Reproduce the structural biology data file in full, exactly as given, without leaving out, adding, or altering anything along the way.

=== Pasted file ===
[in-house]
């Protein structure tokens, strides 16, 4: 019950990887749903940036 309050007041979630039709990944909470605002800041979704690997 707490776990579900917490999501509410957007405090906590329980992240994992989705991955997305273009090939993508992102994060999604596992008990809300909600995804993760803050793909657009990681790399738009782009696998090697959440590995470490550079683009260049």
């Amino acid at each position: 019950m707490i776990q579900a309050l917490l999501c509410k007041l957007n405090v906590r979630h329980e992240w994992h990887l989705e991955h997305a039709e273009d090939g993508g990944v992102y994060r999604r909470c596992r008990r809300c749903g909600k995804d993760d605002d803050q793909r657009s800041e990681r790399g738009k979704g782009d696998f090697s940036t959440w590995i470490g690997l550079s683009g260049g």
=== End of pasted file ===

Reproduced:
[in-house]
């Protein structure tokens, strides 16, 4: 019950990887749903940036 309050007041979630039709990944909470605002800041979704690997 707490776990579900917490999501509410957007405090906590329980992240994992989705991955997305273009090939993508992102994060999604596992008990809300909600995804993760803050793909657009990681790399738009782009696998090697959440590995470490550079683009260049």
């Amino acid at each position: 019950m707490i776990q579900a309050l917490l999501c509410k007041l957007n405090v906590r979630h329980e992240w994992h990887l989705e991955h997305a039709e273009d090939g993508g990944v992102y994060r999604r909470c596992r008990r809300c749903g909600k995804d993760d605002d803050q793909r657009s800041e990681r790399g738009k979704g782009d696998f090697s940036t959440w590995i470490g690997l550079s683009g260049g």